Hormonal problems plague adults and teens alike. Lifestyle change is the only solutionhealth and fitness Updated: Jun 24, 2012 22:46 IST
After six hours of commuting to and fro from office each day, Namita Narula, 23, assistant manager in a public relations firm, had little time to eat and sleep.
She ate out most days. Working late hours meant hitting the bed at 2am. That was six months ago.
"I was constantly fatigued and became very short-tempered. Within a few months, I gained weight, my complexion grew dark and my periods got irregular," says Narula.
She was diagnosed with hypothyroidism, where the thyroid gland cannot make enough hormones to keep the body's metabolism running properly.
Hypothyroidism (underactive gland) causes weight gain, fatigue, constipation, intolerance to cold and heat, irregular periods, and hair loss. Hyperthyroidism (overactive gland) causes unexplained weight loss, palpitations and excessive sweating.
Narula is not alone with a hormonal imbalance. While in her case, unhealthy lifestyle was circumstantial, doctors say many young people deliberately play with their health.
Like many teenagers, Neha Munshi, 17, subsisted on potato chips, French fries, pastries, cookies and colas.
Two years ago, she developed severe acne and excessive facial hair. When a dermatologist couldn't help, she was asked to undergo an ultrasound of the pelvis. It showed markedly enlarged ovaries and cysts.
One in three women between 12 and 45 years suffers from polycystic ovarian syndrome (PCOS), which interferes with ovulation, leading to infertility.
The first line of treatment for all lifestyle-related diseases includes cutting down on refined food rich in sugar and carbohydrates and regular exercise, at least 30 minutes of brisk walk daily.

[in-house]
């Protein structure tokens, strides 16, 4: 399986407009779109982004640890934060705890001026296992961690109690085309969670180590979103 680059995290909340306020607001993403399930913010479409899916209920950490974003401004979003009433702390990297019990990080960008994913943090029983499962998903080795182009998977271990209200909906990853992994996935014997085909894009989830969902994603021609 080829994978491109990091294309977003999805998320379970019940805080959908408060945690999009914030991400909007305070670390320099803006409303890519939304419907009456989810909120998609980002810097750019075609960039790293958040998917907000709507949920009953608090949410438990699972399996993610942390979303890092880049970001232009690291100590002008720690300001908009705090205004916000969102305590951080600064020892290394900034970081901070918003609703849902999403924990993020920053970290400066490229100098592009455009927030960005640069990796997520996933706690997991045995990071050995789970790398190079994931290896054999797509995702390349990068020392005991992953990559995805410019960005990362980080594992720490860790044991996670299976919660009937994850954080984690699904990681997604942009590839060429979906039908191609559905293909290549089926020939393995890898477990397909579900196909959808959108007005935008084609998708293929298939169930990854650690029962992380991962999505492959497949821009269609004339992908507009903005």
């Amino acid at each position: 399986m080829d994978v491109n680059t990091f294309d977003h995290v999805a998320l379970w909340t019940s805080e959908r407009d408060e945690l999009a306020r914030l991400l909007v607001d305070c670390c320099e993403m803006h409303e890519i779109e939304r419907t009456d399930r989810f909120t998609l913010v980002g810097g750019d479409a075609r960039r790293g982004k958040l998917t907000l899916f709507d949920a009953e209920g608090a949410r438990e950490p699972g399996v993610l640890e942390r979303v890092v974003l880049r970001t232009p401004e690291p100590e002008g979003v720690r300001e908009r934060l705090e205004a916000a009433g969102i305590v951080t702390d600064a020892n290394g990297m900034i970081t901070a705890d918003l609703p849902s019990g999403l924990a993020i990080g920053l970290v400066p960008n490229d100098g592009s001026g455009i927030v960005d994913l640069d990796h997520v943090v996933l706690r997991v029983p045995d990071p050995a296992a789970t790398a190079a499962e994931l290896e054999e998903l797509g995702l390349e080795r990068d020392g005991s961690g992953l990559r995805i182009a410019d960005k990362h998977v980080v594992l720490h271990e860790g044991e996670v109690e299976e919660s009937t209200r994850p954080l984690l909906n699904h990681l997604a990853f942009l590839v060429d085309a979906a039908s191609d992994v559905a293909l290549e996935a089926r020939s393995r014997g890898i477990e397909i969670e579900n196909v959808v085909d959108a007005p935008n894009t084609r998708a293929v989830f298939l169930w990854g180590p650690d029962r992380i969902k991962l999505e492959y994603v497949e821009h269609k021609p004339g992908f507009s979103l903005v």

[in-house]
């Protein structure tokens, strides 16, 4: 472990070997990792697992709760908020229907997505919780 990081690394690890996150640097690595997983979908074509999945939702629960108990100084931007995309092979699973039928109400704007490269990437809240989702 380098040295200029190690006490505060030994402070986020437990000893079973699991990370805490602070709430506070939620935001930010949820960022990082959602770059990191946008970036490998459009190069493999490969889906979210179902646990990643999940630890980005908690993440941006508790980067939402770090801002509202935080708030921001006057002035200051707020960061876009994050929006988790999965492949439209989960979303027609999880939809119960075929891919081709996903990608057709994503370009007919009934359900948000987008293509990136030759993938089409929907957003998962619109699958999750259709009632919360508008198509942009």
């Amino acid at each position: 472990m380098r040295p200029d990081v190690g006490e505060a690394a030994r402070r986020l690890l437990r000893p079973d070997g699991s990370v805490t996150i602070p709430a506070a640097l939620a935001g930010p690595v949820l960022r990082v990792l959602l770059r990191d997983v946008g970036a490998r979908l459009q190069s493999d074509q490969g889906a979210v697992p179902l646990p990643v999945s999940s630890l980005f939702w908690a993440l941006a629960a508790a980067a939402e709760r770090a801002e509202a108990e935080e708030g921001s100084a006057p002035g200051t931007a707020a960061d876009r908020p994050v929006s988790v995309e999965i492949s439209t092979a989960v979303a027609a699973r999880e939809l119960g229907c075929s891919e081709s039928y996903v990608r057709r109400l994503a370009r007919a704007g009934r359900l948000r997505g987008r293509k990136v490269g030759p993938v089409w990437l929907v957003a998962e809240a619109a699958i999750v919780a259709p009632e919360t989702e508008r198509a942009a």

"There is no cure. It can only be controlled by eating healthy and exercising regularly. In severe cases, mild doses of oral contraceptives are prescribed," says Dr Anuradha Kapur, senior consultant, obstetrics and gynaecology, Max Hospital, Saket.
Narula, for one, has shifted to eating mostly home-cooked food; increasing her fluid intake and going for walks each day.
"It's been six months. Now I sleep better, my temper is well under control and the tiredness has gone down. I weigh just fine now," she says.
Hypothyroidism cannot, however, be used as an excuse to explain being overweight, warn experts.
"The weight gain due to hypothyroidism is minor, maybe not more than 5kg of a person's body weight. Unlike diabetes, thyroid symptoms are reversible with treatment," said Dr DK Dhanwal, professor of medicine and endocrinology, Maulana Azad Medical College and Lok Nayak Hospital, who is a part of a national study on thyroid disorders.
"Simple blood tests such as TSH, T3, T4 can detect the problem," Dhanwal added.
Do you think you have symptoms of a thyroid disorder? Take a online quiz here
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